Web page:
SIRIMONGKOL SINGWANCHA is from the old school.

The Thai has the sort of career that would have been considered normal between the two world wars, but nowadays seems completely out of lace.

On April 7 the 38-year-old from Nakhon Ratchasima defends his WBO Asia Pacific light-middleweight belt in Bangkok against Dan Nazareno Jr, a Filipino he has already beaten for the same bauble, in October last year. What’s so remarkable about that? Well, Sirimongkol contested his first title, back in August 1995, down at super-flyweight!

So in nearly two decades he has filled out from 115lbs to 154lbs, which just about matches Manny Pacquiao, who in around the same time span has gone from 106lbs to 147lbs (Manny won a light-middle belt against Antonio Margarito, when really only weighing welter).

And Sirimongkol was a pretty good fighter in his prime. In his early days he held the lightly-regarded WBU belt at super-fly (115lbs) and bantam (118lbs), but he graduated to much more respected WBC crowns at bantam then super-feather (130). He lost the WBC 130lbs belt to Jesus Chavez in Austin, Texas in 2003 and two years later was back in the USA (Las Vegas) to stop Michael Clark in an eliminator for that body’s lightweight belt. But a shot at the world crown never materialised and he has since then contented himself with regional titles, gradually moving up to light-middle.

The quality of his opposition has been inconsistent – some of his rivals have been listed as debutants, which seems shocking but is the sort of thing that goes on in Asia. But he can no doubt keep on going for several more years if he is rarely tested.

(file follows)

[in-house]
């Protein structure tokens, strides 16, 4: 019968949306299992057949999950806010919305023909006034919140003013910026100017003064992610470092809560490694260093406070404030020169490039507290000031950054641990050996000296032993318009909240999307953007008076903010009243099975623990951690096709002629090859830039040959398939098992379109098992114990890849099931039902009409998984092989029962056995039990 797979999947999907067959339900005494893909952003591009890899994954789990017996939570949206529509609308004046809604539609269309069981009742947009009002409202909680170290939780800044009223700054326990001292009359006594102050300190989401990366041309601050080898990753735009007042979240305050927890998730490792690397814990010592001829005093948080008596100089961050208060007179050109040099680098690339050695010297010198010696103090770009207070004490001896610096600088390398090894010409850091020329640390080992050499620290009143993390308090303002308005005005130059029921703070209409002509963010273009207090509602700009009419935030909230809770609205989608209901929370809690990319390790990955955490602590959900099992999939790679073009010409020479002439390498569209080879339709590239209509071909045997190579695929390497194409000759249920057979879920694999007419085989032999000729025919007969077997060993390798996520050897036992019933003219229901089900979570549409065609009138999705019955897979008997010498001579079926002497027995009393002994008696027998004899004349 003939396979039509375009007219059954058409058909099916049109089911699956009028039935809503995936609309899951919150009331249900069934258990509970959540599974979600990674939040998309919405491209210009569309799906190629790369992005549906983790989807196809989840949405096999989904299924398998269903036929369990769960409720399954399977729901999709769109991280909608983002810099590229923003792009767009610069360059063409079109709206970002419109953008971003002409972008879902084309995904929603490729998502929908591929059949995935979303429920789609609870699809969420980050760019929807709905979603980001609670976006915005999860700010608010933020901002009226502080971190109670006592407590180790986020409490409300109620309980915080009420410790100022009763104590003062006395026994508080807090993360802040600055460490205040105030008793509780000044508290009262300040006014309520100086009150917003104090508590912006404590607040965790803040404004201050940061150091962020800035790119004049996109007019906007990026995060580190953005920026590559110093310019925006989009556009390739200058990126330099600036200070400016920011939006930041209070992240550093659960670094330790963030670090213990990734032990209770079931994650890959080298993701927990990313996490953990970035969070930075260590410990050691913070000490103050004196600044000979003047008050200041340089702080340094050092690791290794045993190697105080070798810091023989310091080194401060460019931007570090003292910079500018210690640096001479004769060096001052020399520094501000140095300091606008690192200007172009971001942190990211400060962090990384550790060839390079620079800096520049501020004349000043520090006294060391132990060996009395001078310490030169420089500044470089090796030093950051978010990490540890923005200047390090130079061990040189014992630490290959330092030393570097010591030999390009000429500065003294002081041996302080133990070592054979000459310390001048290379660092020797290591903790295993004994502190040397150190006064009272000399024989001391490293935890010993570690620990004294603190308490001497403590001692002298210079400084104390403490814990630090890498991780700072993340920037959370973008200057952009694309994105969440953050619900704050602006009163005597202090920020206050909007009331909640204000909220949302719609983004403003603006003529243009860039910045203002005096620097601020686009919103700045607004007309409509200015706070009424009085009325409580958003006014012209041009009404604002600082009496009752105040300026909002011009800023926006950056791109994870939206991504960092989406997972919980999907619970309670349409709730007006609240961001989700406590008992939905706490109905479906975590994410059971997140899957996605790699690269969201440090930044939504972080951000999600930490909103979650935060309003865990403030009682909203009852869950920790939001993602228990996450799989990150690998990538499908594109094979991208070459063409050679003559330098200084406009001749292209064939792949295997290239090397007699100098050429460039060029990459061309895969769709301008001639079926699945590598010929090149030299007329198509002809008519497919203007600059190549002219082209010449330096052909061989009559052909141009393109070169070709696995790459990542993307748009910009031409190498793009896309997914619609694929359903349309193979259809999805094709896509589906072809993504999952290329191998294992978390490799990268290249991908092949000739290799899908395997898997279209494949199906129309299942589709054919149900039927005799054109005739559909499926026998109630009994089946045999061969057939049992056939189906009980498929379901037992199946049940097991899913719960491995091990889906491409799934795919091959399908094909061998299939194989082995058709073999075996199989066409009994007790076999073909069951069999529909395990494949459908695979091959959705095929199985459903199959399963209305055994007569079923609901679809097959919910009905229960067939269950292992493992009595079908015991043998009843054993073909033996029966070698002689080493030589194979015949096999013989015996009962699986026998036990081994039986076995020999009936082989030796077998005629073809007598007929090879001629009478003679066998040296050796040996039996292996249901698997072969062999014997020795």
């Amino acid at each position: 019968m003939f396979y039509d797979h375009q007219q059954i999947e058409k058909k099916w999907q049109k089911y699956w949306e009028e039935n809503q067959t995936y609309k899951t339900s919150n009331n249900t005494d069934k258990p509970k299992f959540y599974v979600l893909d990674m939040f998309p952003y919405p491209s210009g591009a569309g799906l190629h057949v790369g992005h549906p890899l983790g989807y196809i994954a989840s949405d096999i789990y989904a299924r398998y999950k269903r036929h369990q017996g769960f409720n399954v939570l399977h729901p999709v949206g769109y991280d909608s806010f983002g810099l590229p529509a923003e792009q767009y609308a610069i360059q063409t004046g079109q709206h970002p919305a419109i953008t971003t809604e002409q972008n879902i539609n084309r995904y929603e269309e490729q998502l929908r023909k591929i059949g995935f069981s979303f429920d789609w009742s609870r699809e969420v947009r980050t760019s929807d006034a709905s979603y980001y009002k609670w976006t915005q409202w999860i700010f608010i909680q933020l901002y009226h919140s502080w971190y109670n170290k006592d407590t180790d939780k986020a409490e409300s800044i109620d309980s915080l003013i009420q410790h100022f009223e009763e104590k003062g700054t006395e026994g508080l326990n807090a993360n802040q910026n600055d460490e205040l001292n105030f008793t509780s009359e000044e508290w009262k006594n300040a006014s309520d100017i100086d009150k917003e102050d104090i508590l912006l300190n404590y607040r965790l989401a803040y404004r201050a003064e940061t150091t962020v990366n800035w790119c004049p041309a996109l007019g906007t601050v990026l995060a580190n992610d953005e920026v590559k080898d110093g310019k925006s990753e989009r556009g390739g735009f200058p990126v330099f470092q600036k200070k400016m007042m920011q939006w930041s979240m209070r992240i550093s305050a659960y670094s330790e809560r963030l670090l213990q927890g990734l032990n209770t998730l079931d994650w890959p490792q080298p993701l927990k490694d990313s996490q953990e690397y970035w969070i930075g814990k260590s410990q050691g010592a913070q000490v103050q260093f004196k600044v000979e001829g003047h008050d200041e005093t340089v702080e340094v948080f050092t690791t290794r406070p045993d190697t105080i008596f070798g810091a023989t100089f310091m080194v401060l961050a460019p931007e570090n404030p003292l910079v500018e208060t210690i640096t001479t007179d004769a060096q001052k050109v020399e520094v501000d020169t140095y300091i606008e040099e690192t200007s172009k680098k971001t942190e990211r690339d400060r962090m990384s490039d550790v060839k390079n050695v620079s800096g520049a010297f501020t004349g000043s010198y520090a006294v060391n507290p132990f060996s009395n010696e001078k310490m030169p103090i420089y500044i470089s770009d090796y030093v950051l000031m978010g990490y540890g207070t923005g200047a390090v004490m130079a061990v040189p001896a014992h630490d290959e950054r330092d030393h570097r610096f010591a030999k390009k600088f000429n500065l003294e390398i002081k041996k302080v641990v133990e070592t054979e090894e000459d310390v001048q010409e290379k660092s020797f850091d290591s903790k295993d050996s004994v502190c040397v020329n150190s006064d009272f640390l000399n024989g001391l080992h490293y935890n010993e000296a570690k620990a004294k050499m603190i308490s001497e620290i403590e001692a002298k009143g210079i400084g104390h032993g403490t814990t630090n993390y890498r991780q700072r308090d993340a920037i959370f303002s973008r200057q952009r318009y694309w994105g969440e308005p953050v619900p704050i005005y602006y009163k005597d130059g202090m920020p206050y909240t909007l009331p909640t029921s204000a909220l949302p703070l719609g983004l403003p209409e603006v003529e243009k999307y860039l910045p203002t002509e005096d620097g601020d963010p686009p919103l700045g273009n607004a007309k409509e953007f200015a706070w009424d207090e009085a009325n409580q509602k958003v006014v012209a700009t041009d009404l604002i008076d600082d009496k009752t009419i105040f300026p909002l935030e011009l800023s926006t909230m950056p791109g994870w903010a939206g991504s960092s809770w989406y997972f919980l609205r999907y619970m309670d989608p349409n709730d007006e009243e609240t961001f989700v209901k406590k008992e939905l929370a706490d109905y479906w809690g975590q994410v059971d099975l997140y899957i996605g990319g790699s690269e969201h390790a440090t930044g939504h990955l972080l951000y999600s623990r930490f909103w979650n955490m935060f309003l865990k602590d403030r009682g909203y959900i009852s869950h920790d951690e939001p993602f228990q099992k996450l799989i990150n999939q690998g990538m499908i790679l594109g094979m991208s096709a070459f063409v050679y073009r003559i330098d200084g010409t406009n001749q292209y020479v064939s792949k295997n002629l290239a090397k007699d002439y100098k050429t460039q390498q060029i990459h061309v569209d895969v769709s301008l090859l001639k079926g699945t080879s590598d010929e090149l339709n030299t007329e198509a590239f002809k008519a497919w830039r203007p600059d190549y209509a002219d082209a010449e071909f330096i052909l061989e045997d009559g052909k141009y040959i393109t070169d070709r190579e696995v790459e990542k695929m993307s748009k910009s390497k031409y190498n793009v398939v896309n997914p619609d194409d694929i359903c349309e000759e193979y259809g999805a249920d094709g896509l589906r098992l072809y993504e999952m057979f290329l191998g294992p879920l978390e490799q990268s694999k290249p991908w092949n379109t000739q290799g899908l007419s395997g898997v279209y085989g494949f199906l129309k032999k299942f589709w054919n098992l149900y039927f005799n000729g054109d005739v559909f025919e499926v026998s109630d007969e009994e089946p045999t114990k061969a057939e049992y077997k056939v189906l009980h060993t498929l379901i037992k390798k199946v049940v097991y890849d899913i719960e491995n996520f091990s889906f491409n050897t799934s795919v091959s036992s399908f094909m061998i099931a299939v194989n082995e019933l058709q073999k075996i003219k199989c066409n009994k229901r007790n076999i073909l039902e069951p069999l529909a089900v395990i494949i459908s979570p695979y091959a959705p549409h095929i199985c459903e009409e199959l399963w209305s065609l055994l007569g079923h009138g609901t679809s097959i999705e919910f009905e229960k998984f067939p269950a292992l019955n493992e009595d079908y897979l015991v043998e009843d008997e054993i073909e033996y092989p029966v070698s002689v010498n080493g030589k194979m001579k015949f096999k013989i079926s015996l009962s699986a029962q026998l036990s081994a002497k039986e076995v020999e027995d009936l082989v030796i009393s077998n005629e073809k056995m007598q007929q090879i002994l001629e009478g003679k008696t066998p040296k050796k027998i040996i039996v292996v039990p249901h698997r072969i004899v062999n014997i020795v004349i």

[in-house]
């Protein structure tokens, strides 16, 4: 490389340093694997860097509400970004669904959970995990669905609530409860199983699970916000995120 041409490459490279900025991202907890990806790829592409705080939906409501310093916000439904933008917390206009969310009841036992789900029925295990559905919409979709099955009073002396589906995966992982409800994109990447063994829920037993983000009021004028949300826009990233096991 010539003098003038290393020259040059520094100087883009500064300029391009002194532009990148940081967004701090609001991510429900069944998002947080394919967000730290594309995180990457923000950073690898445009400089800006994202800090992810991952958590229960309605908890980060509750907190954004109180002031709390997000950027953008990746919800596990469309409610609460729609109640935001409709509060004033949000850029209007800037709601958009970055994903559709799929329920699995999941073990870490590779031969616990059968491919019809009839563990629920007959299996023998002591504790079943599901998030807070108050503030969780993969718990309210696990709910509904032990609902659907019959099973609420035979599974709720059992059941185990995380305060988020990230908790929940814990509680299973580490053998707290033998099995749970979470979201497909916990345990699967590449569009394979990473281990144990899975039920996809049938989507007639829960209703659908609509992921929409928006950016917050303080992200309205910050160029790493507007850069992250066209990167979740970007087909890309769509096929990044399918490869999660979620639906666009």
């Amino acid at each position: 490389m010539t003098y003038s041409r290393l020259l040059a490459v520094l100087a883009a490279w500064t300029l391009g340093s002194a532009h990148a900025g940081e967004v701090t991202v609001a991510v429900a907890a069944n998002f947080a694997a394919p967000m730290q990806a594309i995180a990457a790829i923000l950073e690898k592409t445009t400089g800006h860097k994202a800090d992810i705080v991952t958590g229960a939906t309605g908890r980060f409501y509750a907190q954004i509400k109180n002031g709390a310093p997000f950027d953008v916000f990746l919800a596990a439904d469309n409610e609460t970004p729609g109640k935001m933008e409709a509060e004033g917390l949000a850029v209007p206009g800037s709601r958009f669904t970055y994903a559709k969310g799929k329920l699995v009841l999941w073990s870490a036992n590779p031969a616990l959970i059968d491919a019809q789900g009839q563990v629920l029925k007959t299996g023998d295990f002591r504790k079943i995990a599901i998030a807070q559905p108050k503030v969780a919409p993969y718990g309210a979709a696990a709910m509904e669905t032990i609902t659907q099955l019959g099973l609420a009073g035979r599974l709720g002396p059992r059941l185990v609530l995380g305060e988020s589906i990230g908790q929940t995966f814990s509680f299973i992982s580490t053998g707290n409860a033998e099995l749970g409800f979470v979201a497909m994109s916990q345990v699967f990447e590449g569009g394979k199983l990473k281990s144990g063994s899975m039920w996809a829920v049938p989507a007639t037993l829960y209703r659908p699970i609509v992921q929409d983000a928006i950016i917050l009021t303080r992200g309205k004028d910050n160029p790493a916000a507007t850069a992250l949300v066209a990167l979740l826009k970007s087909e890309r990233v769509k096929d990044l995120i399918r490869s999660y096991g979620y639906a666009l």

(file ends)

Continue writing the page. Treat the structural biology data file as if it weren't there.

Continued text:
Anyway, the point is that this sort of career weight-gain was at one time common in the days when fighters out of necessity turned pro early, rather than spent years in the amateur ranks. France’s greatest boxer, Georges Carpentier, started at around 112lbs and grew all the way into a world champion at light- heavyweight, one who then challenged Jack Dempsey for the world heavyweight crown. Mind you, Georges did make his professional at the tender age of 14!

Ted “Kid” Lewis, whom Carpentier beat in a European heavyweight title contest, also started off boxing pro as a flyweight, winning his first titles at featherweight. Ted was a bit of a late developer compared to Carpentier – he didn’t make his pro bow until he was 15.

Young Stribling was another who grew during his career. The Man from Macon turned pro at 16 in January 1921 and four months later won the Georgia featherweight title. Stribling made it all the way up to heavyweight, losing a 1931 title fight to Max Schmeling before his untimely death in 1933. Now that’s old school.